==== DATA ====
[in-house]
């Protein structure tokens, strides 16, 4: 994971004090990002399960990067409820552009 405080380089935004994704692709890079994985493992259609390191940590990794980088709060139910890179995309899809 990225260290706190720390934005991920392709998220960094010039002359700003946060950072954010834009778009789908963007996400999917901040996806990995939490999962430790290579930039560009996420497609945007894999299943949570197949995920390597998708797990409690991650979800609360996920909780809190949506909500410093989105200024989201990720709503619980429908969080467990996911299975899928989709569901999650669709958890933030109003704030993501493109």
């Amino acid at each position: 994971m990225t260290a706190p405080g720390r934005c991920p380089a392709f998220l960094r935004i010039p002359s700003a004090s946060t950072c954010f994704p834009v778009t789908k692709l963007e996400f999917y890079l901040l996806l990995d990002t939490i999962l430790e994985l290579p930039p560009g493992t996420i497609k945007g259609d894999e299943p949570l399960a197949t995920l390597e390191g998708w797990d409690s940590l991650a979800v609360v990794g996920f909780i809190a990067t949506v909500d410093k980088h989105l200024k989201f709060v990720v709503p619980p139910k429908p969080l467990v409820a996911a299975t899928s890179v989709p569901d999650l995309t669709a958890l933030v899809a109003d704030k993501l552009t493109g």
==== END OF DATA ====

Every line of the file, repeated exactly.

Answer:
[in-house]
């Protein structure tokens, strides 16, 4: 994971004090990002399960990067409820552009 405080380089935004994704692709890079994985493992259609390191940590990794980088709060139910890179995309899809 990225260290706190720390934005991920392709998220960094010039002359700003946060950072954010834009778009789908963007996400999917901040996806990995939490999962430790290579930039560009996420497609945007894999299943949570197949995920390597998708797990409690991650979800609360996920909780809190949506909500410093989105200024989201990720709503619980429908969080467990996911299975899928989709569901999650669709958890933030109003704030993501493109």
């Amino acid at each position: 994971m990225t260290a706190p405080g720390r934005c991920p380089a392709f998220l960094r935004i010039p002359s700003a004090s946060t950072c954010f994704p834009v778009t789908k692709l963007e996400f999917y890079l901040l996806l990995d990002t939490i999962l430790e994985l290579p930039p560009g493992t996420i497609k945007g259609d894999e299943p949570l399960a197949t995920l390597e390191g998708w797990d409690s940590l991650a979800v609360v990794g996920f909780i809190a990067t949506v909500d410093k980088h989105l200024k989201f709060v990720v709503p619980p139910k429908p969080l467990v409820a996911a299975t899928s890179v989709p569901d999650l995309t669709a958890l933030v899809a109003d704030k993501l552009t493109g």